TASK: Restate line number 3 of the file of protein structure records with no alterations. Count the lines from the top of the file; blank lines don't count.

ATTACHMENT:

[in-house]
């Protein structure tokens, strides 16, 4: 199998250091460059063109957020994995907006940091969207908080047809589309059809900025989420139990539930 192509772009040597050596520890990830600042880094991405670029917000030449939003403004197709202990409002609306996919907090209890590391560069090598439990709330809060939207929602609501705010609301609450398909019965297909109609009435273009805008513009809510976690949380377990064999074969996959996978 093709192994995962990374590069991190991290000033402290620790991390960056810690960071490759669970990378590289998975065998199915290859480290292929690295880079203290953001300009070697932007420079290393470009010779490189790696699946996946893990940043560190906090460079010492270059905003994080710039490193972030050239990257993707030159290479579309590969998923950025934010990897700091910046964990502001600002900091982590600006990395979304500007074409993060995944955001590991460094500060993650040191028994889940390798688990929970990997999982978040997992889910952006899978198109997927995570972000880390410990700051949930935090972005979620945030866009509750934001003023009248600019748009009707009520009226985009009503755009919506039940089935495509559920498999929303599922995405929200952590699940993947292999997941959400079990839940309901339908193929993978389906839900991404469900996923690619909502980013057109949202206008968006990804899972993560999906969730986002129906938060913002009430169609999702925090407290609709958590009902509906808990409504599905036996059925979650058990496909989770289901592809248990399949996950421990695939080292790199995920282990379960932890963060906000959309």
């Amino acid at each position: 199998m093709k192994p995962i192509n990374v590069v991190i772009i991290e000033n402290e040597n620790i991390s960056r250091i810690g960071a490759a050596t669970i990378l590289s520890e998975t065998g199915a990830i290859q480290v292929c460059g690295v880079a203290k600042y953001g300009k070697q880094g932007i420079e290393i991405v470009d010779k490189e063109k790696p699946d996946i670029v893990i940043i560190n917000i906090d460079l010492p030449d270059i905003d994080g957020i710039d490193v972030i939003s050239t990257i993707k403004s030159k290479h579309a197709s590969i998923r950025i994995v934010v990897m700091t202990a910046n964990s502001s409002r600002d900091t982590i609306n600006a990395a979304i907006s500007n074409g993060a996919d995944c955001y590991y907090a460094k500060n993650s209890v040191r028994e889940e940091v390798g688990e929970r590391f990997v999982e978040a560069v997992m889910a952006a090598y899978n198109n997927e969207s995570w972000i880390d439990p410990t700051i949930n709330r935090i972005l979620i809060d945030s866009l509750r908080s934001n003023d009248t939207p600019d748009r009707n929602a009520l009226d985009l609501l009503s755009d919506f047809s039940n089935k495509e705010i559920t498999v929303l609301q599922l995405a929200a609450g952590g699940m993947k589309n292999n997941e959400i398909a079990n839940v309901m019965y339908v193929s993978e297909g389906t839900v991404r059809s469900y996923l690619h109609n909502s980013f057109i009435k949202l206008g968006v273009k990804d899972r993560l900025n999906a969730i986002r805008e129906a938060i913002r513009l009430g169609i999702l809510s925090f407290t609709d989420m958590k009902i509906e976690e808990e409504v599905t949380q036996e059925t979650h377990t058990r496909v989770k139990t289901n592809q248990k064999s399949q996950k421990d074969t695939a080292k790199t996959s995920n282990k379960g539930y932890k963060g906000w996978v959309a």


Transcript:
């Amino acid at each position: 199998m093709k192994p995962i192509n990374v590069v991190i772009i991290e000033n402290e040597n620790i991390s960056r250091i810690g960071a490759a050596t669970i990378l590289s520890e998975t065998g199915a990830i290859q480290v292929c460059g690295v880079a203290k600042y953001g300009k070697q880094g932007i420079e290393i991405v470009d010779k490189e063109k790696p699946d996946i670029v893990i940043i560190n917000i906090d460079l010492p030449d270059i905003d994080g957020i710039d490193v972030i939003s050239t990257i993707k403004s030159k290479h579309a197709s590969i998923r950025i994995v934010v990897m700091t202990a910046n964990s502001s409002r600002d900091t982590i609306n600006a990395a979304i907006s500007n074409g993060a996919d995944c955001y590991y907090a460094k500060n993650s209890v040191r028994e889940e940091v390798g688990e929970r590391f990997v999982e978040a560069v997992m889910a952006a090598y899978n198109n997927e969207s995570w972000i880390d439990p410990t700051i949930n709330r935090i972005l979620i809060d945030s866009l509750r908080s934001n003023d009248t939207p600019d748009r009707n929602a009520l009226d985009l609501l009503s755009d919506f047809s039940n089935k495509e705010i559920t498999v929303l609301q599922l995405a929200a609450g952590g699940m993947k589309n292999n997941e959400i398909a079990n839940v309901m019965y339908v193929s993978e297909g389906t839900v991404r059809s469900y996923l690619h109609n909502s980013f057109i009435k949202l206008g968006v273009k990804d899972r993560l900025n999906a969730i986002r805008e129906a938060i913002r513009l009430g169609i999702l809510s925090f407290t609709d989420m958590k009902i509906e976690e808990e409504v599905t949380q036996e059925t979650h377990t058990r496909v989770k139990t289901n592809q248990k064999s399949q996950k421990d074969t695939a080292k790199t996959s995920n282990k379960g539930y932890k963060g906000w996978v959309a």